The City of Los Angeles has a chicken-and-the-egg problem when it comes to development. Many neighborhood activists assert that development shouldn't happen in their neighborhoods unless and until Los Angeles has a public transportation system on a par with, say, the San Francisco Bay Area. On the other hand, transportation officials argue that they can’t provide (or obtain funding for) public transportation until a ridership base is in place, that is after the development occurs. With respect to rail transit, funding and construction can be decades away. We seem to be at an impasse.
Gee, the same thing is being said in Jacksonville, only we're bigger then Los Angeles in square miles, and only 9 places behind in population.
For much of Los Angeles, it is a myth that frequent, comprehensive transit service does not exist. Vast swaths of Los Angeles have frequent bus service, especially during commute hours and especially to and from downtown. For example, Metro’s “12 Minute Map” (available here ) shows where buses run at least every 12 minutes during the day. This includes every major east-west street, and most major north-south streets, between downtown and the Westside. And lots of Angelenos travel to work using our public transit system. Newly released data from the US Census Bureau shows that, during the 2005-2007 time period, 11.5% of Los Angeles residents who work commuted by public transportation. This figure is not that much lower than in the Bay Area (excluding San Jose and the Silicon Valley), where 14.9% of workers commuted by public transportation.
Let's look in on Jacksonville, the sprawl capital of the nation. Even so our public transit hovers at the 5%-7% of all commuters. This includes the forever-unfinished monorail system, The Jacksonville Skyway.
Poorly planned development threatens our environment, our health, and our quality of life. In communities across Massachusetts "sprawl" - scattered development that increases traffic, saps local resources and destroys open space - is taking a serious toll. Many of the effects of sprawl can be traced to poorly planned transportation infrastructure, including highway and airport expansion. The Massachusetts Sierra Club is working throughout the state to find solutions to our transportation and sprawl problems. We are working to promote rail - the most environmentally sound form of transportation - over continued highway and airport expansion. (SIERRA CLUB)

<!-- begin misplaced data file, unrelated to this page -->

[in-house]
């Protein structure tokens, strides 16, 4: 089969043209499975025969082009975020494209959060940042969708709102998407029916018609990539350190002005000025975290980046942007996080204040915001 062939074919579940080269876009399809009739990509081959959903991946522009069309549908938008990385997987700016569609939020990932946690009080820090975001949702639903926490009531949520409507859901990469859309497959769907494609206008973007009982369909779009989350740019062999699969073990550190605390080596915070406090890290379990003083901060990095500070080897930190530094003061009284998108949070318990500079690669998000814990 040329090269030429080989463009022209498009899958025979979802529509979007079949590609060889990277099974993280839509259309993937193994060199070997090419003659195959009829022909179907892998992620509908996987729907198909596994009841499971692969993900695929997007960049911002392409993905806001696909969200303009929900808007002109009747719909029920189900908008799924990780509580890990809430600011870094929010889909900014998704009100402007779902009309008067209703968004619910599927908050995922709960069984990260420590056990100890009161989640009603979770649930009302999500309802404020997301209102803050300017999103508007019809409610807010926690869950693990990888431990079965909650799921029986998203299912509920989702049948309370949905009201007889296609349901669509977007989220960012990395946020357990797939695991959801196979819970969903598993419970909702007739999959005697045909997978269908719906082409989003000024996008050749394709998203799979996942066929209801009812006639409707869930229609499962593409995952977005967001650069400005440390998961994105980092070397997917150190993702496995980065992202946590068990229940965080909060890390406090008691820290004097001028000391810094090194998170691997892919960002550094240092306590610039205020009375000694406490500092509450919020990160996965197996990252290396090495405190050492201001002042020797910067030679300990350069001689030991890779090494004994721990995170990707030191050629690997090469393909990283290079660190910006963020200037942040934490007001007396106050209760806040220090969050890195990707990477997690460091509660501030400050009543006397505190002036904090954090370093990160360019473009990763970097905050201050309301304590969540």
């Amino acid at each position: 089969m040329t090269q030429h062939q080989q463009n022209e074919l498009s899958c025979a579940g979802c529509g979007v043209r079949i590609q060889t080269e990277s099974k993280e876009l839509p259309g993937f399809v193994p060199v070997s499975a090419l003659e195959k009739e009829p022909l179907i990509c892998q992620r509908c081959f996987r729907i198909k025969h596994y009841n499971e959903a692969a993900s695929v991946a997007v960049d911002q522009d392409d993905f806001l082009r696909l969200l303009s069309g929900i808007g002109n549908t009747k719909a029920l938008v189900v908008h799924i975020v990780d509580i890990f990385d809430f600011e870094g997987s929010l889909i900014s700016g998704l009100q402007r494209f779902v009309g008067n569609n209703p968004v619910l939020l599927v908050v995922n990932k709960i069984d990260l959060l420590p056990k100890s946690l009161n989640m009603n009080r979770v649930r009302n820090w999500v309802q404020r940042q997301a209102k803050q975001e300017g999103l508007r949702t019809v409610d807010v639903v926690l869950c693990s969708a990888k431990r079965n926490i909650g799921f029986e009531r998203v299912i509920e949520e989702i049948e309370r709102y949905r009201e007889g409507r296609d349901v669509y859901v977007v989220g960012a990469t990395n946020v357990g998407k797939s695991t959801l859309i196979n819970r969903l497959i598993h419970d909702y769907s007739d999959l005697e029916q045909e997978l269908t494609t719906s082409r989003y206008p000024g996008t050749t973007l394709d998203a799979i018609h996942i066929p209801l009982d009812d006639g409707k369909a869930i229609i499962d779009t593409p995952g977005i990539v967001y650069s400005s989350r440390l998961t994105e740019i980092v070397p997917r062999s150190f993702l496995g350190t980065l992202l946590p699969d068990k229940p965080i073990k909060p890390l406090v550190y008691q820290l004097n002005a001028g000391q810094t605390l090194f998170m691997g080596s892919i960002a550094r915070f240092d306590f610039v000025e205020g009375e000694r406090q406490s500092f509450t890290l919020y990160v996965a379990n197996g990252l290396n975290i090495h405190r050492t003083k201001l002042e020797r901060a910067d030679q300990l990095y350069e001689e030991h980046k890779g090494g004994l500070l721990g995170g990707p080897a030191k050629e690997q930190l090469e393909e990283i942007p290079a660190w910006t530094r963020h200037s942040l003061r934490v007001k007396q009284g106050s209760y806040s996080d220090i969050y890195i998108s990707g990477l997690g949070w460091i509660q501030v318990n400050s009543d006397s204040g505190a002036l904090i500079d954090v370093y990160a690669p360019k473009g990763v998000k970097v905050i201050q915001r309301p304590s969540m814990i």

The most striking difference between public transportation in Los Angeles and the Bay Area is the balance between bus and rail. In the City of Los Angeles, 95% of public transportation commuters travel by bus, compared to about 50% in the Bay Area. In the Bay Area, 45% of transit commuters travel by rail (including BART, Muni Metro light rail, or Cal-Train), compared to only 5% in Los Angeles. I suspect that many of the people who complain about LA’s transit system simply believe that bus service is per se inadequate and demand rail.
Here again, the parallels are striking, we demand rail. Hell, so does Miami, West Palm, Sarasota, Miami, Fort Lauderdale, Tampa, Orlando - Deland to Poinciana. Jacksonville's problems are not unique as this writer so clearly points out.
The problem is that rail is quite expensive and most routes don’t have ridership levels to justify the cost. Even where rail makes sense, the high cost means that rail service is years, if not decades, away.
...And here is where our highway centric story teller goes off into left field. He is but a parrot for Detroit and the old school development companies that haven't discovered the Transit Oriented Development, and don't want to rock the boat by offering inter modal transit. More of the, "What was good enough for Grandpa should be good enough for you, mentality."
item.......................$ Costs per Vehicle Hour....Seats....$ Cost per seat Hour
Diesel Bus....................42.58...........................45.......... .95
Regiosprinter DLRT* .....66.79...........................75.......... .89
Electric LRT**..............92.87..........................160.......... .58
* One-car train, preliminary maintenance costs during 6-month trial, can be operated in MU** Average of 2.5 cars per train
(data from Light Rail Now)
In Boston, do buses cost less?
No matter what color you paint a bus, it still gets stuck in traffic. Over 15 years ago, the MBTA – after tearing down the elevated Orange Line – promised equal or better service. For 15 years, that service was a dirty diesel bus that contributed to residents' suffering asthma rates six times higher than the state average. Now the MBTA has unveiled its equal or better plans: building an elaborate tunnel system underneath downtown Boston so buses can turn around. Otherwise known as the "Silver Line Phase III," this plan will cost millions more than using existing tunnels and restoring light rail service on Washington Street. Even MBTA studies showed using the existing tunnel for Green Line-type service is only a matter of new lights and tracks, a substantial savings. (SIERRA CLUB)
FACT IS: A mile of first class single track railroad, with welded rail and concrete ties, is cheaper to build then a mile of standard two-lane highway. Moreover, that mile of single track railroad has the PPHPD (Passenger Per Hour - Per Direction) capacity of 3 highway lanes. Railroads don't need a wide right-of-way either, taking perhaps half the space of the two lane highway Development? Only 7% of national Transit Oriented Development is centered around bus systems, the rest are on rail.
Even if this nation could figure out a way for automobiles and buses to burn dirty bath water and emit only pure mountain air, we have still paved over the equivalent of 8 northeastern states. Is that enough to change your environment? Let's hope not.